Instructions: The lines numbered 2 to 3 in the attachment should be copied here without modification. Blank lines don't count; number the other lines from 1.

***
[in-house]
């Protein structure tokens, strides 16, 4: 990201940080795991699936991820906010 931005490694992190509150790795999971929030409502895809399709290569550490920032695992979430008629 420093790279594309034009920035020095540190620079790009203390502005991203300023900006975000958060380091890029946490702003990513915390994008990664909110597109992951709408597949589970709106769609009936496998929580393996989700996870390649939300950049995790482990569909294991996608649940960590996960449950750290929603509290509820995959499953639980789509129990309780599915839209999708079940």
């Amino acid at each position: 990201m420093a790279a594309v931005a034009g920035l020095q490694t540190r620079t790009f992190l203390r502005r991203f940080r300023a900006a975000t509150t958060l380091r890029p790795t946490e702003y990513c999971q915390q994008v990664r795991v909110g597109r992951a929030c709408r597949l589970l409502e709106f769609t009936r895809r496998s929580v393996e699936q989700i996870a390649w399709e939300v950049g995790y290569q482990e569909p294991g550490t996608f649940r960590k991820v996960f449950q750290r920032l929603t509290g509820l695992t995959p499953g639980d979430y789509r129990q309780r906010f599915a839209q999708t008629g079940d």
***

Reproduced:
């Protein structure tokens, strides 16, 4: 990201940080795991699936991820906010 931005490694992190509150790795999971929030409502895809399709290569550490920032695992979430008629 420093790279594309034009920035020095540190620079790009203390502005991203300023900006975000958060380091890029946490702003990513915390994008990664909110597109992951709408597949589970709106769609009936496998929580393996989700996870390649939300950049995790482990569909294991996608649940960590996960449950750290929603509290509820995959499953639980789509129990309780599915839209999708079940």
């Amino acid at each position: 990201m420093a790279a594309v931005a034009g920035l020095q490694t540190r620079t790009f992190l203390r502005r991203f940080r300023a900006a975000t509150t958060l380091r890029p790795t946490e702003y990513c999971q915390q994008v990664r795991v909110g597109r992951a929030c709408r597949l589970l409502e709106f769609t009936r895809r496998s929580v393996e699936q989700i996870a390649w399709e939300v950049g995790y290569q482990e569909p294991g550490t996608f649940r960590k991820v996960f449950q750290r920032l929603t509290g509820l695992t995959p499953g639980d979430y789509r129990q309780r906010f599915a839209q999708t008629g079940d």